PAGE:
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Long Distance Calling: Trips
Long Distance Calling Trips CD Album Review

Long Distance Calling: Trips

Progressive Rock/Metal
4.5/5.0

It's been sometime since I've had a Long Distance Calling album cross my desk, nearly five years. The German band returns with their fifth album, Trips, and another new vocalist in Norwegian Petter Carlsen (Pil & Bue). Keyboards, piano and electronic sounds are performed by Marsen Fischer. Yet, as usual, Long Distance Calling's music essentially revolves around instrumental collaboration.

Long Distance Calling Trips Band Photo

Long Distance Calling

In some sense, Trips is familiar territory for listeners. LDC continues to juxtapose atmospheric and etheral soundscapes with brisk and often bracing riffage, with light and lilting vocals floating over them, as least when they see fit to add them. Mostly, Long Distance Calling reminds me of progressive rock past and present. You might hear echoes of Pink Floyd or Kraftwerk, Anathama, Tool, and Muse in their sound. At one time they kind sound like pop infused trance music with an Eighties vibe as with Getaway. Then they can bring some of those crushing riffs in guitar-forward arrangements, feeling both heavy and brisk, even anxious as with Reconnect and Trauma. Yet the latter has one of LDC's characteristic wandering melancholy breakdowns in the middle. And even more rapid fire presence and pace come within Lines, with lighter moments given for the vocals.

While it seems most everything is guitar and riff driven, a song such as Momentum is carried by the rippling groove of the drums. Everything else, including the guitars, seems to ride upon the crest of each wave, foaming and churning as the drums cascade along. It's just an example of whole good LDC is at making even instrumental prog rock accessible. Mention should be made of the closing number Flux. It also features much of the LDC signature sound, yet there's something more subdued and gentle about the guitar work in the first half, before it yields to something akin jazz rock fusion guitar. It was a subtle thing to my ears. You might describe it differently. Suffice to say, it's another representation of LDC's sublime and deft song composition. The only bump here is the song Rewind, which basically sounded like, well, nothing. Nothing with vocals that is.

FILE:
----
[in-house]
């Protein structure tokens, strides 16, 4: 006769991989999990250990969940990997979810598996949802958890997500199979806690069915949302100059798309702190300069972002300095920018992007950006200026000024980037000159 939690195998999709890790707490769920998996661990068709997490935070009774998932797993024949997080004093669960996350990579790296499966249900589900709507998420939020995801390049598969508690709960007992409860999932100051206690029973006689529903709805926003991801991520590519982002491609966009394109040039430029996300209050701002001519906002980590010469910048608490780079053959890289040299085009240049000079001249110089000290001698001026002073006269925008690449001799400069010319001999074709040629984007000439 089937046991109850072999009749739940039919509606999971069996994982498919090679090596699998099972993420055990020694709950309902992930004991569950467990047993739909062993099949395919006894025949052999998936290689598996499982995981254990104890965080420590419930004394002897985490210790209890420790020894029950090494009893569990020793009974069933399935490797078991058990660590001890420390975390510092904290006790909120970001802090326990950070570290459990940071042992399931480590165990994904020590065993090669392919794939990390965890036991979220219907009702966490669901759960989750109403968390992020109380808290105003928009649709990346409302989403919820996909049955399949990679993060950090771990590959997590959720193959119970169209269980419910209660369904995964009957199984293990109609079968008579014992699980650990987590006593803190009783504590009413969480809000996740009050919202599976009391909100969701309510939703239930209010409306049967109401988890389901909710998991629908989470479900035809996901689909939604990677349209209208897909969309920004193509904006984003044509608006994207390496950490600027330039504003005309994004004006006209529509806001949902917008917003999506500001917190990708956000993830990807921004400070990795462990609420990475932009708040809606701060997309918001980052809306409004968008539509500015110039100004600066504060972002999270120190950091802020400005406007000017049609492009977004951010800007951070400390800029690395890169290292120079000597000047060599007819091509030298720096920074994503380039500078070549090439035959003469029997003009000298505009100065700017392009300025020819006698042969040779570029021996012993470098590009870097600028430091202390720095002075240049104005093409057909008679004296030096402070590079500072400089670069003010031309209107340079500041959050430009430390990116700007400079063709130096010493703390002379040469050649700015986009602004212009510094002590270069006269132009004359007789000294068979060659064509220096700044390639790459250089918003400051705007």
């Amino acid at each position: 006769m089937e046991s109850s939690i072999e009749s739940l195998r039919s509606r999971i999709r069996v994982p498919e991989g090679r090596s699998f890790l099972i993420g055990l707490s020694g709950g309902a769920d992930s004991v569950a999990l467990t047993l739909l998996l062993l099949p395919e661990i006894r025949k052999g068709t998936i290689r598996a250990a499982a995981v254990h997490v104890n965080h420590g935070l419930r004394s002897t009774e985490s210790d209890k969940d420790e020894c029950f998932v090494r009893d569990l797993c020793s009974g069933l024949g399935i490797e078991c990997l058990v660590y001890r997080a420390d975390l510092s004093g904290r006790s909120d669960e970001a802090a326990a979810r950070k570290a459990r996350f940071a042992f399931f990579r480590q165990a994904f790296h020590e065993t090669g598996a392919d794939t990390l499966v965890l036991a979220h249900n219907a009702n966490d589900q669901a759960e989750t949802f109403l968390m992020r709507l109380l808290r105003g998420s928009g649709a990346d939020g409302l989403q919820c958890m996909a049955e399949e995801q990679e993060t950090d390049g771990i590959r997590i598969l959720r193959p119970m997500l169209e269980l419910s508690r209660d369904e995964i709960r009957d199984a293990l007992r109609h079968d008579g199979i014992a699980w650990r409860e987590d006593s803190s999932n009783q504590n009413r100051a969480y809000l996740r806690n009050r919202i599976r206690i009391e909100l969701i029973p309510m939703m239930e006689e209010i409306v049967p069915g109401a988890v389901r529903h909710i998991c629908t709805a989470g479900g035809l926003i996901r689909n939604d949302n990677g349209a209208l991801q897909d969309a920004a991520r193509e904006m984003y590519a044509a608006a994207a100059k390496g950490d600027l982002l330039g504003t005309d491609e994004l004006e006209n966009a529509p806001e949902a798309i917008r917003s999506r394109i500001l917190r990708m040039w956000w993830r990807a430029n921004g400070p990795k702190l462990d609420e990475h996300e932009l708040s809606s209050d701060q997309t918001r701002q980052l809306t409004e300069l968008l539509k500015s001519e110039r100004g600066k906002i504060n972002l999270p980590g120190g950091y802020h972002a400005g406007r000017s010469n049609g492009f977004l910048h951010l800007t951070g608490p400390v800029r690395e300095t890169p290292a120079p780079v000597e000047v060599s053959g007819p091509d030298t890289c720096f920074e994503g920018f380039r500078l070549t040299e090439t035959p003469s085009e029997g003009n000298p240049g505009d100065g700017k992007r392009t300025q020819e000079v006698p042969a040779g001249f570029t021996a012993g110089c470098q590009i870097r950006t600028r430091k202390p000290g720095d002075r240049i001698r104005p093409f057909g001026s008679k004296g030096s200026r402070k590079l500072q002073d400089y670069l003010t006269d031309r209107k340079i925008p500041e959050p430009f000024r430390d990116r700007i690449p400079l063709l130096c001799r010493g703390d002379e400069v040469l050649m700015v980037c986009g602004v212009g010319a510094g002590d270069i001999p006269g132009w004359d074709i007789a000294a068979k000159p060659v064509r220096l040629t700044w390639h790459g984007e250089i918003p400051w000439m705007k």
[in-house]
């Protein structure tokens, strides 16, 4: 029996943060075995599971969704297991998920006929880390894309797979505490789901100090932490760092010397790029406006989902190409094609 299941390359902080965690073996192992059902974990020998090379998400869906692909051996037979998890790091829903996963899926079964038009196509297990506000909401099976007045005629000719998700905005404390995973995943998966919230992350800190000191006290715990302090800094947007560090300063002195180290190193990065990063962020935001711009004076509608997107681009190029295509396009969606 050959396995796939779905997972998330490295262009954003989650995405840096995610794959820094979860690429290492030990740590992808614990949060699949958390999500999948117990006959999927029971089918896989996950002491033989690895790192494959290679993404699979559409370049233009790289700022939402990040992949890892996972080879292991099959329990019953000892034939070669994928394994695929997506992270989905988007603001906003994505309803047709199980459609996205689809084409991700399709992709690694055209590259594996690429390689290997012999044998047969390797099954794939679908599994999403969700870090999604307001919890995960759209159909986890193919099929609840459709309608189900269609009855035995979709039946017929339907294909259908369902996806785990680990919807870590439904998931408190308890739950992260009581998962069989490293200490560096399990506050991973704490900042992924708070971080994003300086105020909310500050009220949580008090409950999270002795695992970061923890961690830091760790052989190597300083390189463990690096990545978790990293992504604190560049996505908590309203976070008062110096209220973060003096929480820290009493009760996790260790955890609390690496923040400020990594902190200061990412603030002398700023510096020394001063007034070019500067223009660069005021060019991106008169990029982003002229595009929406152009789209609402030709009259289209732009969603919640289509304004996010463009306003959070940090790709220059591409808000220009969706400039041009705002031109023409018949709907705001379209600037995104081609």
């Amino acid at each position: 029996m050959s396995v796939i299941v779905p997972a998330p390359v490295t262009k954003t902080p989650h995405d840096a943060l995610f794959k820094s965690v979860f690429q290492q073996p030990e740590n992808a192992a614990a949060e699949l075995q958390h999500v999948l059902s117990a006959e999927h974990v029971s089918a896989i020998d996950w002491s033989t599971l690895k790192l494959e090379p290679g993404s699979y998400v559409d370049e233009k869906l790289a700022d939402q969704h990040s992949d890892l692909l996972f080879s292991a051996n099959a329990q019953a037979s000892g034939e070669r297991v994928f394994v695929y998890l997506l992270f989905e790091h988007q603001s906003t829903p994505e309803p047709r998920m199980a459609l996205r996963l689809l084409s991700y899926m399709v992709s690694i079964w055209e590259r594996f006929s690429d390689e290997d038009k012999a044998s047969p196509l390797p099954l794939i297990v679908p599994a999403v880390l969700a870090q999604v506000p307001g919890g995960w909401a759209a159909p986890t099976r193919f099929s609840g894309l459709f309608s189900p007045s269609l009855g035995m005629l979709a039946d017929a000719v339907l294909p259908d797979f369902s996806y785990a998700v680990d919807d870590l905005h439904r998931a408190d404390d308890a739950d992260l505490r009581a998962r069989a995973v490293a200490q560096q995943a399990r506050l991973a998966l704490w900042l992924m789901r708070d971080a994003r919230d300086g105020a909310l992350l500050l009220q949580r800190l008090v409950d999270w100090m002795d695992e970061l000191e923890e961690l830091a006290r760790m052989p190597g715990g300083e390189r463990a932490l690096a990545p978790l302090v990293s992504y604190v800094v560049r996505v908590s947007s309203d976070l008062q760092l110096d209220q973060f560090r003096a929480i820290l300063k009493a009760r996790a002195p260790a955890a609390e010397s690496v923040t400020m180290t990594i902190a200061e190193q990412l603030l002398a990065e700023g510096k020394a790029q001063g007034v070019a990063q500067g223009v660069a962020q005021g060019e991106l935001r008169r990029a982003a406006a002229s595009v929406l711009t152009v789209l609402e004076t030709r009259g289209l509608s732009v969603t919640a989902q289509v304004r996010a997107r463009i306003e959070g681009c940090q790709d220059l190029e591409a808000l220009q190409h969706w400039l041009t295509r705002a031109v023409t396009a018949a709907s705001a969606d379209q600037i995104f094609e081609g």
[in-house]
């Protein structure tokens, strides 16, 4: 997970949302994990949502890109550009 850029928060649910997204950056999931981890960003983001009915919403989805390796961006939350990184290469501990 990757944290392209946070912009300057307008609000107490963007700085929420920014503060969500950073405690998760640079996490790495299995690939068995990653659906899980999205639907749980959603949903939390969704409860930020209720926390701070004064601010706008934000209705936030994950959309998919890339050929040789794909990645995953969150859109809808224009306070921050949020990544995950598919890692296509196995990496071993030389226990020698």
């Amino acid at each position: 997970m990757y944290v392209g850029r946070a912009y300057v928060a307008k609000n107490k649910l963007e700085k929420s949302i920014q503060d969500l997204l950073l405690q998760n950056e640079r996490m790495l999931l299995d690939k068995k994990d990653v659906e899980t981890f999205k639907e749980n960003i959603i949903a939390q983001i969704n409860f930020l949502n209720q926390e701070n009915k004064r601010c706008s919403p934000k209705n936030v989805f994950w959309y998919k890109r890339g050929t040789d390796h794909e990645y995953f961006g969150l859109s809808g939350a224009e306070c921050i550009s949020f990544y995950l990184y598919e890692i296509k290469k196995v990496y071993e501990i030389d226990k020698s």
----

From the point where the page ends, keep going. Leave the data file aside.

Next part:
Nevertheless, the conclusion to all this is simple. With Trips, Long Distance Calling has delivered another enjoyable album of (mostly) instrumental melodic progressive rock, perhaps even more accessible than past works. Recommended.

Long Distance Calling - Lines


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In Short

With Trips, Long Distance Calling has delivered another enjoyable album of (mostly) instrumental melodic progressive rock, perhaps even more accessible than past works. Recommended.

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